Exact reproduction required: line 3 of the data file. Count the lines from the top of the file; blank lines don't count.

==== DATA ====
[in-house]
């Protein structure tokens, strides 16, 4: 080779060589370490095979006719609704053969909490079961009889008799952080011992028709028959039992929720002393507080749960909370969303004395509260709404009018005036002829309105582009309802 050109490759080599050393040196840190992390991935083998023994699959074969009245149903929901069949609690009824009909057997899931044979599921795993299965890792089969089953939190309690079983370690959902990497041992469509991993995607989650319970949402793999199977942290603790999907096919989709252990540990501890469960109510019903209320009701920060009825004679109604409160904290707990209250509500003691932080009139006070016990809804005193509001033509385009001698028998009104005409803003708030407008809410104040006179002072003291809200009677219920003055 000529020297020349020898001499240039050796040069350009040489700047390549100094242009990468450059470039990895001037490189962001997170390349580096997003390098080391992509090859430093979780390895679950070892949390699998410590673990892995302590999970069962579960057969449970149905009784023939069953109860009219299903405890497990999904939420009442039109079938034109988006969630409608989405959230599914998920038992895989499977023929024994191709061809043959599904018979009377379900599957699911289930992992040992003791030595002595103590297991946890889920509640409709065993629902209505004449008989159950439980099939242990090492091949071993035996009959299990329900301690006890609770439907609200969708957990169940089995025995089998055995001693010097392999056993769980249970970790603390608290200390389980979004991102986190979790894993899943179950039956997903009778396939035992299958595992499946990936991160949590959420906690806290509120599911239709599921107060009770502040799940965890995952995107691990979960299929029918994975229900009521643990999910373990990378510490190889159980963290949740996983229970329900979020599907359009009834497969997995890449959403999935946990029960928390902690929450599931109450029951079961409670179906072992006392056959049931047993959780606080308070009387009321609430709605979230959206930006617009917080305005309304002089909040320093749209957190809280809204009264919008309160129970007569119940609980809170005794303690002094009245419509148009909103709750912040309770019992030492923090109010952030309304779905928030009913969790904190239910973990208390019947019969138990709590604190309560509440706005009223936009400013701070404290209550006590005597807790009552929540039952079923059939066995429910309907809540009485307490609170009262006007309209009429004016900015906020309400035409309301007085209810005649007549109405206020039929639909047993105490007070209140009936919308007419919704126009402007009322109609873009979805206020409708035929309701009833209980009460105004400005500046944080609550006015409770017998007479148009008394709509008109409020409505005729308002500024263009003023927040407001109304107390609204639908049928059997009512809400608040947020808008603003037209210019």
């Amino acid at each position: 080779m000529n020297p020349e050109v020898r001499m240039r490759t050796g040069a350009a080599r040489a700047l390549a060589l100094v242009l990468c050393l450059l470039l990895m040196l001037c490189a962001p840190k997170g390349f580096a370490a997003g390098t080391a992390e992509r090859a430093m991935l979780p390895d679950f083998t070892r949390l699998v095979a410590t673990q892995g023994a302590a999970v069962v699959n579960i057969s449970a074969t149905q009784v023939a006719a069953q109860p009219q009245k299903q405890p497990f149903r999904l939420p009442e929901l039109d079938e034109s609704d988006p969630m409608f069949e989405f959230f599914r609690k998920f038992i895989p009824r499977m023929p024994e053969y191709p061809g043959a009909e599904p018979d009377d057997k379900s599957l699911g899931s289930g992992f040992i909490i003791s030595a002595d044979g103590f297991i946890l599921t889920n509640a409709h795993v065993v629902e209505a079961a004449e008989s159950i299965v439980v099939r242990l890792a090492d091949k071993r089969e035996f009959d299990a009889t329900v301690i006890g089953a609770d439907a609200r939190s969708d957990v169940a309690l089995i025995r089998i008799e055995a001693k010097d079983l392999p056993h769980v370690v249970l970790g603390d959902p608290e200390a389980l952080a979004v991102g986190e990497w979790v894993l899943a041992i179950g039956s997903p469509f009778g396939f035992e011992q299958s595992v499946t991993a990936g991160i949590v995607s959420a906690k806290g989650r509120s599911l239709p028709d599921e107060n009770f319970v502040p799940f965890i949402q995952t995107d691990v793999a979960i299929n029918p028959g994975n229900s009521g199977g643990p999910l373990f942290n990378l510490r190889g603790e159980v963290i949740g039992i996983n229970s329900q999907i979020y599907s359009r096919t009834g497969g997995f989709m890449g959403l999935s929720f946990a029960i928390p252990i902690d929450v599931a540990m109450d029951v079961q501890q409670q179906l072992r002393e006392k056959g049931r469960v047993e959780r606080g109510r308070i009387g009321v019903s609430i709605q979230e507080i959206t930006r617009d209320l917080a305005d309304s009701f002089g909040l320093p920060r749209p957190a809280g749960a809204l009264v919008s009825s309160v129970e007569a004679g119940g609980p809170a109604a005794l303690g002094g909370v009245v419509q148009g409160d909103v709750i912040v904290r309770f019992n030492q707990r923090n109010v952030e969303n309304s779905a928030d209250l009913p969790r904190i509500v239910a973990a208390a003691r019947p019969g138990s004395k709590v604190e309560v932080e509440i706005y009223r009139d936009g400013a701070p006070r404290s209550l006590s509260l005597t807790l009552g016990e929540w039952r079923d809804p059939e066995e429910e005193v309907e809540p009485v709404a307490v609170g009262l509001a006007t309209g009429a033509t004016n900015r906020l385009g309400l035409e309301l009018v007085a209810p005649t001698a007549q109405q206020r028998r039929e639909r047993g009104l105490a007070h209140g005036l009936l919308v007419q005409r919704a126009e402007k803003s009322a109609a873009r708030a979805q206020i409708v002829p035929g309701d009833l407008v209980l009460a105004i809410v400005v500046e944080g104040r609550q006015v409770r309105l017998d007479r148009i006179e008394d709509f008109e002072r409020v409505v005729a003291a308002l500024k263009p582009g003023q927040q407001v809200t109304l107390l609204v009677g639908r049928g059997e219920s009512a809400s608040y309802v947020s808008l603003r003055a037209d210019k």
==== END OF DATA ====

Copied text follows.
């Amino acid at each position: 080779m000529n020297p020349e050109v020898r001499m240039r490759t050796g040069a350009a080599r040489a700047l390549a060589l100094v242009l990468c050393l450059l470039l990895m040196l001037c490189a962001p840190k997170g390349f580096a370490a997003g390098t080391a992390e992509r090859a430093m991935l979780p390895d679950f083998t070892r949390l699998v095979a410590t673990q892995g023994a302590a999970v069962v699959n579960i057969s449970a074969t149905q009784v023939a006719a069953q109860p009219q009245k299903q405890p497990f149903r999904l939420p009442e929901l039109d079938e034109s609704d988006p969630m409608f069949e989405f959230f599914r609690k998920f038992i895989p009824r499977m023929p024994e053969y191709p061809g043959a009909e599904p018979d009377d057997k379900s599957l699911g899931s289930g992992f040992i909490i003791s030595a002595d044979g103590f297991i946890l599921t889920n509640a409709h795993v065993v629902e209505a079961a004449e008989s159950i299965v439980v099939r242990l890792a090492d091949k071993r089969e035996f009959d299990a009889t329900v301690i006890g089953a609770d439907a609200r939190s969708d957990v169940a309690l089995i025995r089998i008799e055995a001693k010097d079983l392999p056993h769980v370690v249970l970790g603390d959902p608290e200390a389980l952080a979004v991102g986190e990497w979790v894993l899943a041992i179950g039956s997903p469509f009778g396939f035992e011992q299958s595992v499946t991993a990936g991160i949590v995607s959420a906690k806290g989650r509120s599911l239709p028709d599921e107060n009770f319970v502040p799940f965890i949402q995952t995107d691990v793999a979960i299929n029918p028959g994975n229900s009521g199977g643990p999910l373990f942290n990378l510490r190889g603790e159980v963290i949740g039992i996983n229970s329900q999907i979020y599907s359009r096919t009834g497969g997995f989709m890449g959403l999935s929720f946990a029960i928390p252990i902690d929450v599931a540990m109450d029951v079961q501890q409670q179906l072992r002393e006392k056959g049931r469960v047993e959780r606080g109510r308070i009387g009321v019903s609430i709605q979230e507080i959206t930006r617009d209320l917080a305005d309304s009701f002089g909040l320093p920060r749209p957190a809280g749960a809204l009264v919008s009825s309160v129970e007569a004679g119940g609980p809170a109604a005794l303690g002094g909370v009245v419509q148009g409160d909103v709750i912040v904290r309770f019992n030492q707990r923090n109010v952030e969303n309304s779905a928030d209250l009913p969790r904190i509500v239910a973990a208390a003691r019947p019969g138990s004395k709590v604190e309560v932080e509440i706005y009223r009139d936009g400013a701070p006070r404290s209550l006590s509260l005597t807790l009552g016990e929540w039952r079923d809804p059939e066995e429910e005193v309907e809540p009485v709404a307490v609170g009262l509001a006007t309209g009429a033509t004016n900015r906020l385009g309400l035409e309301l009018v007085a209810p005649t001698a007549q109405q206020r028998r039929e639909r047993g009104l105490a007070h209140g005036l009936l919308v007419q005409r919704a126009e402007k803003s009322a109609a873009r708030a979805q206020i409708v002829p035929g309701d009833l407008v209980l009460a105004i809410v400005v500046e944080g104040r609550q006015v409770r309105l017998d007479r148009i006179e008394d709509f008109e002072r409020v409505v005729a003291a308002l500024k263009p582009g003023q927040q407001v809200t109304l107390l609204v009677g639908r049928g059997e219920s009512a809400s608040y309802v947020s808008l603003r003055a037209d210019k």